Anoxic Waters Delay the Recovery of Life on Earth by 5 Million Years After the Mass Extinction
A new study revealed that oxygen-starved oceans, or a condition known as anoxia, delayed the recovery of life on Earth by five million years after the Permian-Triassic Boundary extinction 252 million years ago.
The Permian-Triassic Boundary extinction is the greatest mass extinction event of all time, wiping out 90 percent of marine life and two thirds of the animals living on land.
Previous study suggests that the delayed recovery of Earth was caused by the presence of anoxic waters that also contains high levels of harmful compounds known as sulphides. However, a new study published in the journal Nature Communication showed that iron-rich, low oxygen water is the major cause of the delayed recovery of marine life following the extinction event.
"We knew that lack of oxygen in the oceans played a key role in the extinction and recovery processes, but we are still discovering how exactly it was involved. Our findings about the chemistry of the ocean at the time provide us with a clearer picture of how this complex process delayed the recovery of life for so long," said Dr Matthew Clarkson, of the University of Edinburgh's School of GeoSciences and lead author of the study, in a statement.
For the study, the researchers analyzed rocks unearthed from six sampling sites in Oman, which was formed in an ancient ocean around the time of extinction, using precise chemical techniques.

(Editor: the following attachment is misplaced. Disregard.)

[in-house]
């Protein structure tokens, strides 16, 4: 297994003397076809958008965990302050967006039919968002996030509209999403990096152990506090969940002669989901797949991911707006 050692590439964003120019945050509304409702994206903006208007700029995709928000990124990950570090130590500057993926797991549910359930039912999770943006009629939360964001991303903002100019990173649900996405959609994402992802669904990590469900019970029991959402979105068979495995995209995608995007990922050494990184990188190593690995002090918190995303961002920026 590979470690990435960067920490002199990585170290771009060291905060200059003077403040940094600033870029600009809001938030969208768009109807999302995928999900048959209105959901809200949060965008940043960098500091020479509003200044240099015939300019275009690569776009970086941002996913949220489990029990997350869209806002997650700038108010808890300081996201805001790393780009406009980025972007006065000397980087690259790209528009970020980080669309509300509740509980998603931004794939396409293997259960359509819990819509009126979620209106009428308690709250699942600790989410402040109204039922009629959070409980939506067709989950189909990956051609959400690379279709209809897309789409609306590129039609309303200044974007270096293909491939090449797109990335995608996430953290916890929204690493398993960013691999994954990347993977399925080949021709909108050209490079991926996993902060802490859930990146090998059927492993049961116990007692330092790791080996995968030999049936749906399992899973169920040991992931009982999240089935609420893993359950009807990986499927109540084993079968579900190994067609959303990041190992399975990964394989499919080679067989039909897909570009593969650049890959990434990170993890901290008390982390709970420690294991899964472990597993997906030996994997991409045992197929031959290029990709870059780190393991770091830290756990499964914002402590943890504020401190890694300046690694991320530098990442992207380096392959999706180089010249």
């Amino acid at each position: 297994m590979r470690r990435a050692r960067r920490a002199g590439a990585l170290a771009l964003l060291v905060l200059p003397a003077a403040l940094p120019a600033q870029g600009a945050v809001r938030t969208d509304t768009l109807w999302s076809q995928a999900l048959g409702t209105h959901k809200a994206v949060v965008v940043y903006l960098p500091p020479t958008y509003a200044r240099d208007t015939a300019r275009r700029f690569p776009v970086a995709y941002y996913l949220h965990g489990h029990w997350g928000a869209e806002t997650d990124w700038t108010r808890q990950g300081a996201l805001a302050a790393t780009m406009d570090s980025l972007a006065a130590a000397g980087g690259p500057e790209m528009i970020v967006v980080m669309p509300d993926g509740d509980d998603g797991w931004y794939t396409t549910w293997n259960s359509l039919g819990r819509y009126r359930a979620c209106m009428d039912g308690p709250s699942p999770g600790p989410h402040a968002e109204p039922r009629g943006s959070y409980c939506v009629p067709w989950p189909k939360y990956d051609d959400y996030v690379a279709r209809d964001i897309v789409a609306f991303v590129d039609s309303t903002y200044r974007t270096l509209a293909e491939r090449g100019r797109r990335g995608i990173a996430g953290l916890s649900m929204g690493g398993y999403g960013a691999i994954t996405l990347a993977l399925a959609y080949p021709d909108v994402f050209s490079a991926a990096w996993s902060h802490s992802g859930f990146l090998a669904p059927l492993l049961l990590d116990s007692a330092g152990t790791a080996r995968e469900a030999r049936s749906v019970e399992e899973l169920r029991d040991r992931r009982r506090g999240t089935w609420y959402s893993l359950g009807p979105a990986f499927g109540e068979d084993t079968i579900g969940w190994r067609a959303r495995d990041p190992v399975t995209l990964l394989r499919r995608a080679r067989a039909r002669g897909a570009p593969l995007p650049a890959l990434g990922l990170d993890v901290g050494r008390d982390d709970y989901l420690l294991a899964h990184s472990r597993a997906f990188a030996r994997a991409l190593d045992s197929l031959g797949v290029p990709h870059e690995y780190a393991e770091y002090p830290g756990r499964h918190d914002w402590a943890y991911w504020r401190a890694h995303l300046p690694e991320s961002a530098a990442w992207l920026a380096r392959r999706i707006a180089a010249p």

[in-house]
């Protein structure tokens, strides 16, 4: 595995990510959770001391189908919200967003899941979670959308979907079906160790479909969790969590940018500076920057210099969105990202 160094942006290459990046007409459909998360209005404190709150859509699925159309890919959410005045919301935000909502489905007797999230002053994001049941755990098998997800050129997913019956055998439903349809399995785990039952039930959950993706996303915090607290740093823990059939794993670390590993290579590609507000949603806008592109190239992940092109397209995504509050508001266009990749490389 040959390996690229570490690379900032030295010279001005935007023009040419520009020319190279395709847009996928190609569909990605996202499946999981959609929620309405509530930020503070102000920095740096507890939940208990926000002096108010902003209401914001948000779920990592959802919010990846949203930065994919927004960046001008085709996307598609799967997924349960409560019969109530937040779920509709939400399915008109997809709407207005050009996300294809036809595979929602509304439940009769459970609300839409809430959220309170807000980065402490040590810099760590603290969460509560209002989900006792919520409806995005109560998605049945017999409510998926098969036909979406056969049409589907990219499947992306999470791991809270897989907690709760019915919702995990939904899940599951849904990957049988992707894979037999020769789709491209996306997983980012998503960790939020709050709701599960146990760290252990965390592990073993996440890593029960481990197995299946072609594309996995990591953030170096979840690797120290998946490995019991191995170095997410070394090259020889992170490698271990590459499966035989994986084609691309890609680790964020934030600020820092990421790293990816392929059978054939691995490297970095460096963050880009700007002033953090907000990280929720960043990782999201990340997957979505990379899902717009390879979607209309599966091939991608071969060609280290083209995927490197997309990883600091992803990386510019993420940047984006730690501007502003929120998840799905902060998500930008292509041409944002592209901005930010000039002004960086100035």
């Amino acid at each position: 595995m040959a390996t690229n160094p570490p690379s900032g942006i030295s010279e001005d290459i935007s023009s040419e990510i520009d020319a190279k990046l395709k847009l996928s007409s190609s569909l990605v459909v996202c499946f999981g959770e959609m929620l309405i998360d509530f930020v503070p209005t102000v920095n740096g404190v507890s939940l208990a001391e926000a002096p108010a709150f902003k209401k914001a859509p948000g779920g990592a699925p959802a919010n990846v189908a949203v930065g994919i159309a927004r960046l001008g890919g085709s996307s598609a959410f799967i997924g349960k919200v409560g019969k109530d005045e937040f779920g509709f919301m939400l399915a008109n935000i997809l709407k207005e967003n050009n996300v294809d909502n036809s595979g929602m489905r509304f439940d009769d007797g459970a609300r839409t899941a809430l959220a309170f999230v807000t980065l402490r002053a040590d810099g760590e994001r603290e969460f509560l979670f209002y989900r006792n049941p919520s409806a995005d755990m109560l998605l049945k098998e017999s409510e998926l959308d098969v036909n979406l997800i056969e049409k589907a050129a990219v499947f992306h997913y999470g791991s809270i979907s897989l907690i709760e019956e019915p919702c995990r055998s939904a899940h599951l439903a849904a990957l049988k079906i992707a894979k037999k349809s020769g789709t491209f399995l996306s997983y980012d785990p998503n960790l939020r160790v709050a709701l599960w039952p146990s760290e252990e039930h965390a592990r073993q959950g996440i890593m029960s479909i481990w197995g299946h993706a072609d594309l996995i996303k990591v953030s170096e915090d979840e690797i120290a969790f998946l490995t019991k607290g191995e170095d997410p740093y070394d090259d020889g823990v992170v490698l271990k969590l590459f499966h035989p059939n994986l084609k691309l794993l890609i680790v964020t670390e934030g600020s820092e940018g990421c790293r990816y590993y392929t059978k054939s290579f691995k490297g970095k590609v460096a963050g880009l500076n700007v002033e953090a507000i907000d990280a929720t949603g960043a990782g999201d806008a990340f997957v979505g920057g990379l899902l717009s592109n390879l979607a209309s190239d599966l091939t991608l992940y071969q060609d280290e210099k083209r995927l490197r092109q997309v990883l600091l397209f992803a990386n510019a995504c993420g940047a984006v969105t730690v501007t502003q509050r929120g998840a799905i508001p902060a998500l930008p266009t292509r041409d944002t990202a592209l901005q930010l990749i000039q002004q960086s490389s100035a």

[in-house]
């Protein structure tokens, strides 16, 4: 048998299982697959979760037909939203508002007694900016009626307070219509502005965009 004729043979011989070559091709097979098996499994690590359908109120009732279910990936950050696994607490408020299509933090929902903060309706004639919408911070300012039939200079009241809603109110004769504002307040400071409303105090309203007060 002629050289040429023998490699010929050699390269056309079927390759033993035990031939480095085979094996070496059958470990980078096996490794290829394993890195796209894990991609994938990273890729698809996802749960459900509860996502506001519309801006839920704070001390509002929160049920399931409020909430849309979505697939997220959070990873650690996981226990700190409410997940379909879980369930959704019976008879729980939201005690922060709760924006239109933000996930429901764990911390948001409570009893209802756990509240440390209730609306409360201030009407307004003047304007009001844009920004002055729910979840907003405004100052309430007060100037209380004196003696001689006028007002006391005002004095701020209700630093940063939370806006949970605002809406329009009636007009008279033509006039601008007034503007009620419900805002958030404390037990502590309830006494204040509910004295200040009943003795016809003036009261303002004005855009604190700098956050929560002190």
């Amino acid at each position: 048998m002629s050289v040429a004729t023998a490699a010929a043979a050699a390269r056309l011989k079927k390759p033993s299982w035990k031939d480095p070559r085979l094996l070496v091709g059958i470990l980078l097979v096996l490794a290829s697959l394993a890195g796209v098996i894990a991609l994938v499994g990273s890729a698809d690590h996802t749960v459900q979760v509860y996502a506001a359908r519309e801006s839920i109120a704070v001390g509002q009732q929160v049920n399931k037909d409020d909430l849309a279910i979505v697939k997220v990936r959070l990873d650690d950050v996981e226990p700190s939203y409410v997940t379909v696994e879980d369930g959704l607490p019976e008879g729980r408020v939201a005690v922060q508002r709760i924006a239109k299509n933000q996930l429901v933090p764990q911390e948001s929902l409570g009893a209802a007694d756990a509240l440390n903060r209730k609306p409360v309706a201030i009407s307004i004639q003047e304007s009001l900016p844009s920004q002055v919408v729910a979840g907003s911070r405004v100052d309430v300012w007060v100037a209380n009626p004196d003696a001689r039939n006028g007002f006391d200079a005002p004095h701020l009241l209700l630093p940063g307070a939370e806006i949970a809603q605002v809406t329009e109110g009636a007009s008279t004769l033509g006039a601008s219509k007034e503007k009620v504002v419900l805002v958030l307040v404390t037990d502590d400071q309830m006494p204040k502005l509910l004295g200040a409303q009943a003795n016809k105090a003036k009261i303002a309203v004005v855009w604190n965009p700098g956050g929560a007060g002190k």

The researchers discovered that water during the recovery period is indeed lacking oxygen. However, the researchers were not able to detect the toxic sulphide in their samples. Instead, they found out that the water is rich in iron during that time.
Furthermore, their analysis showed that oxygen levels varied at different depths of the ocean. Shallower waters contained oxygen for a short period of time, allowing the support of diverse marine life for a brief period of time. However, low oxygen levels were present at some depths, restricting the recovery of marine life.
Researchers are still unable to pinpoint the exact cause of the delayed recovery period, but they believe that the increased run-off from erosion of rocks on land due to high global temperatures likely triggered anoxic conditions in the ocean.